Iole

Iole

Iole

Iole was the daughter of the king of Oechalia, Eurytus, in Greek mythology. When she came of age to get married, her father organised an archery contest; the person that would beat Eurytus in archery would be allowed to marry Iole. However, no one managed to win at the contest until Heracles decided to participate. He managed to do a perfect score, beating Eurytus and his sons, all of them masters of archery. When it was time for Heracles to claim Iole as his prize, though, Eurytus annulled the contest, fearing that Heracles might kill his daughter and any children they might have in the future, just like he had done with his first wife Megara when he fell into madness by Hera.

Iphitus, son of Eurytus, told Heracles he would help him, and the hero accepted; however, he later went into a fit of madness again and killed Iphitus. Heracles left the city and married Deianira, forgetting shortly about Iole. However, he returned to Oechalia with an army, during which Iole unsuccessfully tried to escape. She was taken by Heracles as his lover. The love Heracles had for Iole eventually led to his death; his wife Deianira, fearing Heracles would abandon her, unknowingly gave him the Shirt of Nessus, a shirt smeared with the toxic blood of the centaur Nessus, leading the hero to his death.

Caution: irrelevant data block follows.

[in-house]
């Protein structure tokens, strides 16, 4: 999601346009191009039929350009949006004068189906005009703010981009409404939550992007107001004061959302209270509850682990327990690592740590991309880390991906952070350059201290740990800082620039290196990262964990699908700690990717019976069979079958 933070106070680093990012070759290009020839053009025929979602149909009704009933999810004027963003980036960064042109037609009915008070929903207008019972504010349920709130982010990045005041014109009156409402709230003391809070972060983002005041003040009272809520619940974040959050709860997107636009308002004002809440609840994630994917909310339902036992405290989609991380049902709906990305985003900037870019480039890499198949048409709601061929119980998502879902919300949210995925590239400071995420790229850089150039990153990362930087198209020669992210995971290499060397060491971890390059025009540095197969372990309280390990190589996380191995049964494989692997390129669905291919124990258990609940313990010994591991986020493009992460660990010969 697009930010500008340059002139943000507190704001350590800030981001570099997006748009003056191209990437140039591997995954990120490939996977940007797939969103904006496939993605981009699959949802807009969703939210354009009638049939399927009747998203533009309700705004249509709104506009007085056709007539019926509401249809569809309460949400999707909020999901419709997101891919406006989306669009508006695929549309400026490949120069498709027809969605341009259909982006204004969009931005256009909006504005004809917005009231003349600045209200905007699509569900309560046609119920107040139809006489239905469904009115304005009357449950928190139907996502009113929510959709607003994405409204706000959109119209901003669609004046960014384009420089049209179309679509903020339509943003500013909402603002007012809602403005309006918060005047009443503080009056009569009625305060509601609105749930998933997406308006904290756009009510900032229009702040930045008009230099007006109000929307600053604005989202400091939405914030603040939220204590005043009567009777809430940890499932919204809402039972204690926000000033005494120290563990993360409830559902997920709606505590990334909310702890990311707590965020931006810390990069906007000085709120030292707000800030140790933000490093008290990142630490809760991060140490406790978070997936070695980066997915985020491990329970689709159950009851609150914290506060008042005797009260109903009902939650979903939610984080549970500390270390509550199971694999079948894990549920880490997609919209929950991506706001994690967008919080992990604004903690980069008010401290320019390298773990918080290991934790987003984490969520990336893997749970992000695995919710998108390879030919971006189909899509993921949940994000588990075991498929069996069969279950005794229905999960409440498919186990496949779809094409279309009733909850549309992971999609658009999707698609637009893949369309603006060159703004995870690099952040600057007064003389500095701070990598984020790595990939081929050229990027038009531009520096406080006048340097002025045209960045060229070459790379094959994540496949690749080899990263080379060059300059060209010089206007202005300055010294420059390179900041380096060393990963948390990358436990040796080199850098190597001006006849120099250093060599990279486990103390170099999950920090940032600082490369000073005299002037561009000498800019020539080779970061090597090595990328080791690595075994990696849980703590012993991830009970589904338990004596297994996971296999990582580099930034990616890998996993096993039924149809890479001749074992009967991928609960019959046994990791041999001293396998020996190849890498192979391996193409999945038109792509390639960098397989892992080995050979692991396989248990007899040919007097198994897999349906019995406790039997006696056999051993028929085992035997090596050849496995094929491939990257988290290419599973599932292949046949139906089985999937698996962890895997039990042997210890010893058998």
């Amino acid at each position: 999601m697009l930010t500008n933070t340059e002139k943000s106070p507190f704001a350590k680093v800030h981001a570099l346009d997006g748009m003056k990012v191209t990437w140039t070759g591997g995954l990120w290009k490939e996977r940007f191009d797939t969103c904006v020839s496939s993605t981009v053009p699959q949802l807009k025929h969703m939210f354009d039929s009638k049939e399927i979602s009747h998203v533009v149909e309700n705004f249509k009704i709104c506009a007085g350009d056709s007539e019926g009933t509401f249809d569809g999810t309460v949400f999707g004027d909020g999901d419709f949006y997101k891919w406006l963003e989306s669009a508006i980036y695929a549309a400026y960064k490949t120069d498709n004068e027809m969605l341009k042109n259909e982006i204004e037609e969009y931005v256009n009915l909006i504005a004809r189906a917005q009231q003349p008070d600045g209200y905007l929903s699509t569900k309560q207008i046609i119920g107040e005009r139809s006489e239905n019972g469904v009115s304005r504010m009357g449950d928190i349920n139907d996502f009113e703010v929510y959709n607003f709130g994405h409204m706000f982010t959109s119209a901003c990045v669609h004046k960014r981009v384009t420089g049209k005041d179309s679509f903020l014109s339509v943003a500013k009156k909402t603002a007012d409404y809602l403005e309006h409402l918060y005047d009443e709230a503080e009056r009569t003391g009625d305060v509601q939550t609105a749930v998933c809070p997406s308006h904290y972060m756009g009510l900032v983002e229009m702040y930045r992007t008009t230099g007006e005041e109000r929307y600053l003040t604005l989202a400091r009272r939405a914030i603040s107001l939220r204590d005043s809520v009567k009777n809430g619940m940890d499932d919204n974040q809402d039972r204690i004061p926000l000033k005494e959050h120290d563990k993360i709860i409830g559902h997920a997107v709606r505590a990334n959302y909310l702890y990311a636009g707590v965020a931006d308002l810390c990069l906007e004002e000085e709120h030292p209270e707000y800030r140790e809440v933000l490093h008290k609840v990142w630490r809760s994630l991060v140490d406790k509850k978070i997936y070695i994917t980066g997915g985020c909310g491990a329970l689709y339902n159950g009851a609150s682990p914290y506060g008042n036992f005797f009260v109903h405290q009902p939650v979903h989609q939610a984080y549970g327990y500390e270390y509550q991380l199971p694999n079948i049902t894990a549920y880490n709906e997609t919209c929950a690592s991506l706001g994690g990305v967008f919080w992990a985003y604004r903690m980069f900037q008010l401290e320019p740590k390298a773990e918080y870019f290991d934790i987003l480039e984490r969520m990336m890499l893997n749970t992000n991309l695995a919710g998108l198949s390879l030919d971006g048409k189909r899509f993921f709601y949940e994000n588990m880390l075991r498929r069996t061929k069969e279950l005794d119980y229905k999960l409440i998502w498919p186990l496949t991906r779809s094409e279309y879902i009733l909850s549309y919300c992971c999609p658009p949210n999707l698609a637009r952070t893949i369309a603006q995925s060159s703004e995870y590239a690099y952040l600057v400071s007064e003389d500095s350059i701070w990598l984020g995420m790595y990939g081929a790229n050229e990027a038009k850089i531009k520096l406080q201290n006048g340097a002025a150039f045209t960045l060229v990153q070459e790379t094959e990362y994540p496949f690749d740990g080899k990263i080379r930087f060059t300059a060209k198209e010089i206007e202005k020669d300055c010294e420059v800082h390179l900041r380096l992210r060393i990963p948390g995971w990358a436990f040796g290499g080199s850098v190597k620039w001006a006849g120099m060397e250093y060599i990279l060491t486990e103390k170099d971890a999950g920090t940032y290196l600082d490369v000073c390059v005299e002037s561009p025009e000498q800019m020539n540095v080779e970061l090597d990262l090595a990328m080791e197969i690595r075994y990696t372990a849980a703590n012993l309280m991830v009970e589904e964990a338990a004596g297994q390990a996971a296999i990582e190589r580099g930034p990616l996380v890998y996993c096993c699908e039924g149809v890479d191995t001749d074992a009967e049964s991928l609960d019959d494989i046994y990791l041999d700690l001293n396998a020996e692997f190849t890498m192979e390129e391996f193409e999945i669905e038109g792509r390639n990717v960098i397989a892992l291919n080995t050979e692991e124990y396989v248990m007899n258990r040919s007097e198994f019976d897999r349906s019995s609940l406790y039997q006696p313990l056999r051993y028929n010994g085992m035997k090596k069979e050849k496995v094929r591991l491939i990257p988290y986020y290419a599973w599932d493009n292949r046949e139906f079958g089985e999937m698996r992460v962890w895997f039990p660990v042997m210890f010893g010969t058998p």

See Also: Eurytys, Heracles, Megara, Deianira, Shirt of Nessus

Iole Q&A

Who was Iole?

Iole was the daughter of the king of Oechalia, Eurytus, in Greek mythology. When she came of age to get married, her father organised an archery contest.

Who were the parents of Iole?

The parent of Iole was Eurytus.

linK/CitE ThiS PagE

You can freely use the content on this page for non-commercial reasons (homework, lessons, school essays or college projects, free online courses) as long as you cite this page as the source.

Written by: The Editors of GreekMythology.com. GreekMythology.com editors write, review and revise subject areas in which they have extensive knowledge based on their working experience or advanced studies.

For MLA style citation use: GreekMythology.com, The Editors of Website. "Iole". GreekMythology.com Website, 05 Apr. 2015, https://www.greekmythology.com/Myths/Mortals/Iole/iole.html. Accessed 07 May 2021.

X